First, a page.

Finding all the dollars to finish out the project has delayed the ultimate completion, but the old Shelby Street Bridge is going to reopen soon as a strictly pedestrian facility, modeled after a similar pedestrian conversion in Chattanooga. The appeal of such a place is non-intuitive, and the Shelby Street Bridge would probably never have been saved if it hadn’t been a throw-in project for the stadium. But once completed, the bridge will be a link in the greenway system and a pleasant place for strolling or sitting and watching the river flow.
Best Park That’s Not Open Yet: Beaman Park
This 1,500-acre tract of raw wilderness in the northern part of Davidson County is such a remarkable and fragile ecosystem that original plans for horse trails within the yet-to-be developed greenway are being reconsidered. (Equine poop might introduce weeds and grasses that could be harmful to significant rare plant species living within its borders. Among those is the Eggert’s Sunflower, listed by the federal government as endangered.) In 1996, during Mayor Phil Bredesen’s tenure, Sally Beaman provided the money for Metro to buy the park, named in honor of her late husband Alvin G. Beaman. It has yet to be developed because of municipal budget constraints. Hikers, nature lovers, and horticulturists alike, however, are hopeful that Mayor Bill Purcell ultimately will find money to fund gentle development of the greenery. In the meantime, Nashvillians who want to see the wooded terrain by joining any of the regularly scheduled hikes or who are interested in helping the greenway’s dedicated patrons secure adjacent land areas to grow the protected area are invited to call Nancy Dorman, Friends of Beaman Park president, at 299-9586.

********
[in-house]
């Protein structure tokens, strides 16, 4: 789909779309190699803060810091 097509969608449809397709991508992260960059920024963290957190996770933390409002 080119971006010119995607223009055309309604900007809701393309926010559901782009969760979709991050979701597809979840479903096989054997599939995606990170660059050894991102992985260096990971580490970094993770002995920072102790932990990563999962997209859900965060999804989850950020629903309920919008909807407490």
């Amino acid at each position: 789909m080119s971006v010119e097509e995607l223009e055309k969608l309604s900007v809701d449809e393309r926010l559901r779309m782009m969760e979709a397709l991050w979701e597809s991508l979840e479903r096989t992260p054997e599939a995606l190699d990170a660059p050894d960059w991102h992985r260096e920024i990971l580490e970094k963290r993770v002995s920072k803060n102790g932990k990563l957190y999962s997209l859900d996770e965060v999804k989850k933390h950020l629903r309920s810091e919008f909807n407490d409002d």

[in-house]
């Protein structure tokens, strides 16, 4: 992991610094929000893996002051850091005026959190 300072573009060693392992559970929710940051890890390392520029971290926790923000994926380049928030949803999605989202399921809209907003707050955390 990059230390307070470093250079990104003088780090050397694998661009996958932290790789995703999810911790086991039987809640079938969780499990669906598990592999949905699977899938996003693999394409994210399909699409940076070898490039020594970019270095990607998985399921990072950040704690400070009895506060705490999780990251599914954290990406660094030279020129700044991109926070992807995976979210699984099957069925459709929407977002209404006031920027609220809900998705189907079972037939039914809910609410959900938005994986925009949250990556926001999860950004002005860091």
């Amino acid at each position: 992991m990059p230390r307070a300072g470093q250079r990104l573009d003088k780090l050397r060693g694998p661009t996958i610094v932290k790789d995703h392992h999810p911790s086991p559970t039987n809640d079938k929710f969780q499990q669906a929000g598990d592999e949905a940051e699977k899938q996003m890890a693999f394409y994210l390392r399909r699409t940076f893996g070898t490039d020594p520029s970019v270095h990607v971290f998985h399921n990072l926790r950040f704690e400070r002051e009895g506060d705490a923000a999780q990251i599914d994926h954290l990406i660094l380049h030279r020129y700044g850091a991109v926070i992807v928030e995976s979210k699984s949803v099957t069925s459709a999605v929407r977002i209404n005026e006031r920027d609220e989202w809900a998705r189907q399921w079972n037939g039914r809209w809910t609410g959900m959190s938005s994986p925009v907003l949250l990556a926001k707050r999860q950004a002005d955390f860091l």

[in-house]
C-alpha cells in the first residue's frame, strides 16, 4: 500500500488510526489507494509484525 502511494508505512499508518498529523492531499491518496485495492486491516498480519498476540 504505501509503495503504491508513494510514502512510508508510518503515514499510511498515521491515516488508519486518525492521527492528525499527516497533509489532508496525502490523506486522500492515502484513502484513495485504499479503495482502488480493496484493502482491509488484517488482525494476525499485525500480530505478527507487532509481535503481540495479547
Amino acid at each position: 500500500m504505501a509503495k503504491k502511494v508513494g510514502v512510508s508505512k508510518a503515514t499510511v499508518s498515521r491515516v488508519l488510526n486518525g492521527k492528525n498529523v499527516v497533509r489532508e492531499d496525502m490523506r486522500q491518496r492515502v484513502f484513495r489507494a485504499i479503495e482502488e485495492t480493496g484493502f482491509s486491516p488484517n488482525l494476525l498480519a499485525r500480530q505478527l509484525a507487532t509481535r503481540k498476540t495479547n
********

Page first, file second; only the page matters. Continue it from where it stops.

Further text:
Best Multi-Use Park: Elmington
Consider this fact: Although Elmington Park is only 13 acres, you can do or see the following there: Watch a lacrosse game. Play in the sand with your kids. Have a tennis match. See the Nashville Kangaroos play Australian Rules Football. Watch a kiddie soccer game. Observe the strange joustings and medieval swordplay of Dagorhirians. Play softball. Watch baseball. Socialize your dog with the giant afternoon pack that forms there. Water your dog at the spigot. Have a picnic under a shade tree. Meet new people. Lie in the sun. Watch the clouds. Do nothing.
Best Public Golf Course: Hermitage Golf Course
Home of the Sara Lee Classic since 1988, rated one of the most 20 difficult local courses in the Nashville Business Journal, and awarded four stars by Golf Digest magazine, The General’s Retreat golf course at Hermitage already had a reputation as one of the premier places to play in Tennessee. But when Hermitage opened its second course, The President’s Reserve, in May 2000, it became a must for any golf enthusiast. With six sets of tees to accommodate golfers of every level, this 7,140-yard monster was constructed next to 300 acres of natural wetlands along the Cumberland River. But don’t be fooled: The President’s Reserve is as challenging as it is beautifulit also made the top 20 in difficulty, with a course rating of 74.2. So if you have a sunny day to enjoy, want to play 36 of the best holes in Nashville, but don’t want to go broke in the process (greens fees start as low as $47), Hermitage is waiting for you.